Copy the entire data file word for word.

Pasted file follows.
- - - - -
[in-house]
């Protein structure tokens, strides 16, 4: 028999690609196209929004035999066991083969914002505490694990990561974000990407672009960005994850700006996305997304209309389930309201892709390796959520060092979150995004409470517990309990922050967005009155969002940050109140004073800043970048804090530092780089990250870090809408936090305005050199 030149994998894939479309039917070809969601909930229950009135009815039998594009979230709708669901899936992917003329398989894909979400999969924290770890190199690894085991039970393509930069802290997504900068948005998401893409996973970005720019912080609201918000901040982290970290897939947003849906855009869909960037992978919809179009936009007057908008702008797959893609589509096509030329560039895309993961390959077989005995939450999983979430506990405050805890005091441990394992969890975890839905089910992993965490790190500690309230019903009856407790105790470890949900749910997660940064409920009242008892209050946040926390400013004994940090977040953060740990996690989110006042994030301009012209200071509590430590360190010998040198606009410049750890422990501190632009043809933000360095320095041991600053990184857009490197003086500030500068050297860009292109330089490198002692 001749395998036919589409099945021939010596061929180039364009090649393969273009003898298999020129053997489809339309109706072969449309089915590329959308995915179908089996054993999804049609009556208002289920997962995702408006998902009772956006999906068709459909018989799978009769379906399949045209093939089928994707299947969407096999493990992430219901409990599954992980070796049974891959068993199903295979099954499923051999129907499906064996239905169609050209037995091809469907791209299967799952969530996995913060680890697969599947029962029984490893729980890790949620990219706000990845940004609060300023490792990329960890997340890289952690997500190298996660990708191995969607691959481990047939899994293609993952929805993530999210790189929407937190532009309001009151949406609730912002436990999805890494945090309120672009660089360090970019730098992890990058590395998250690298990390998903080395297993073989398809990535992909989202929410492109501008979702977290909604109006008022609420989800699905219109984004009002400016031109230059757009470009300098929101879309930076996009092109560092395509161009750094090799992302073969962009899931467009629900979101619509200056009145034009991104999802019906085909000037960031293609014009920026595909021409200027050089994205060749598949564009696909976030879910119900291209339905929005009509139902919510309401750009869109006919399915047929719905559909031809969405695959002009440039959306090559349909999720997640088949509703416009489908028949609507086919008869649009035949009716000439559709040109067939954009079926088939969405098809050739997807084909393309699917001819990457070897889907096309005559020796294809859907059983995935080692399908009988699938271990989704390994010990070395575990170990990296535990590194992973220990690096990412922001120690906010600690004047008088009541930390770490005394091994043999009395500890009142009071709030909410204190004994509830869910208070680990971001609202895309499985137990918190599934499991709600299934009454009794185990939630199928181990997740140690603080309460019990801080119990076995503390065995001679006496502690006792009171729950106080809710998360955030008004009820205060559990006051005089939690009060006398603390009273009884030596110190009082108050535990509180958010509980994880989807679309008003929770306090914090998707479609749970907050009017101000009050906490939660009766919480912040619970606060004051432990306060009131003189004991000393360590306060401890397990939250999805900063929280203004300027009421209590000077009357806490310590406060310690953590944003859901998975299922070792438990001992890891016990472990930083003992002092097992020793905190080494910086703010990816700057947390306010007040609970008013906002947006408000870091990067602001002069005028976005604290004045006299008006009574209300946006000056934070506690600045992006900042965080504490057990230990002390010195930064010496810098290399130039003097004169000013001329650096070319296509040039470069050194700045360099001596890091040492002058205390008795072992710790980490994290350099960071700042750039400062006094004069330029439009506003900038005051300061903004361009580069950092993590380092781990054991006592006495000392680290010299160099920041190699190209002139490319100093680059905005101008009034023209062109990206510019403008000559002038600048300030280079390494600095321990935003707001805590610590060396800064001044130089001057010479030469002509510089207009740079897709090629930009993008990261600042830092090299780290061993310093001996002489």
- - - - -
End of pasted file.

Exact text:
[in-house]
């Protein structure tokens, strides 16, 4: 028999690609196209929004035999066991083969914002505490694990990561974000990407672009960005994850700006996305997304209309389930309201892709390796959520060092979150995004409470517990309990922050967005009155969002940050109140004073800043970048804090530092780089990250870090809408936090305005050199 030149994998894939479309039917070809969601909930229950009135009815039998594009979230709708669901899936992917003329398989894909979400999969924290770890190199690894085991039970393509930069802290997504900068948005998401893409996973970005720019912080609201918000901040982290970290897939947003849906855009869909960037992978919809179009936009007057908008702008797959893609589509096509030329560039895309993961390959077989005995939450999983979430506990405050805890005091441990394992969890975890839905089910992993965490790190500690309230019903009856407790105790470890949900749910997660940064409920009242008892209050946040926390400013004994940090977040953060740990996690989110006042994030301009012209200071509590430590360190010998040198606009410049750890422990501190632009043809933000360095320095041991600053990184857009490197003086500030500068050297860009292109330089490198002692 001749395998036919589409099945021939010596061929180039364009090649393969273009003898298999020129053997489809339309109706072969449309089915590329959308995915179908089996054993999804049609009556208002289920997962995702408006998902009772956006999906068709459909018989799978009769379906399949045209093939089928994707299947969407096999493990992430219901409990599954992980070796049974891959068993199903295979099954499923051999129907499906064996239905169609050209037995091809469907791209299967799952969530996995913060680890697969599947029962029984490893729980890790949620990219706000990845940004609060300023490792990329960890997340890289952690997500190298996660990708191995969607691959481990047939899994293609993952929805993530999210790189929407937190532009309001009151949406609730912002436990999805890494945090309120672009660089360090970019730098992890990058590395998250690298990390998903080395297993073989398809990535992909989202929410492109501008979702977290909604109006008022609420989800699905219109984004009002400016031109230059757009470009300098929101879309930076996009092109560092395509161009750094090799992302073969962009899931467009629900979101619509200056009145034009991104999802019906085909000037960031293609014009920026595909021409200027050089994205060749598949564009696909976030879910119900291209339905929005009509139902919510309401750009869109006919399915047929719905559909031809969405695959002009440039959306090559349909999720997640088949509703416009489908028949609507086919008869649009035949009716000439559709040109067939954009079926088939969405098809050739997807084909393309699917001819990457070897889907096309005559020796294809859907059983995935080692399908009988699938271990989704390994010990070395575990170990990296535990590194992973220990690096990412922001120690906010600690004047008088009541930390770490005394091994043999009395500890009142009071709030909410204190004994509830869910208070680990971001609202895309499985137990918190599934499991709600299934009454009794185990939630199928181990997740140690603080309460019990801080119990076995503390065995001679006496502690006792009171729950106080809710998360955030008004009820205060559990006051005089939690009060006398603390009273009884030596110190009082108050535990509180958010509980994880989807679309008003929770306090914090998707479609749970907050009017101000009050906490939660009766919480912040619970606060004051432990306060009131003189004991000393360590306060401890397990939250999805900063929280203004300027009421209590000077009357806490310590406060310690953590944003859901998975299922070792438990001992890891016990472990930083003992002092097992020793905190080494910086703010990816700057947390306010007040609970008013906002947006408000870091990067602001002069005028976005604290004045006299008006009574209300946006000056934070506690600045992006900042965080504490057990230990002390010195930064010496810098290399130039003097004169000013001329650096070319296509040039470069050194700045360099001596890091040492002058205390008795072992710790980490994290350099960071700042750039400062006094004069330029439009506003900038005051300061903004361009580069950092993590380092781990054991006592006495000392680290010299160099920041190699190209002139490319100093680059905005101008009034023209062109990206510019403008000559002038600048300030280079390494600095321990935003707001805590610590060396800064001044130089001057010479030469002509510089207009740079897709090629930009993008990261600042830092090299780290061993310093001996002489």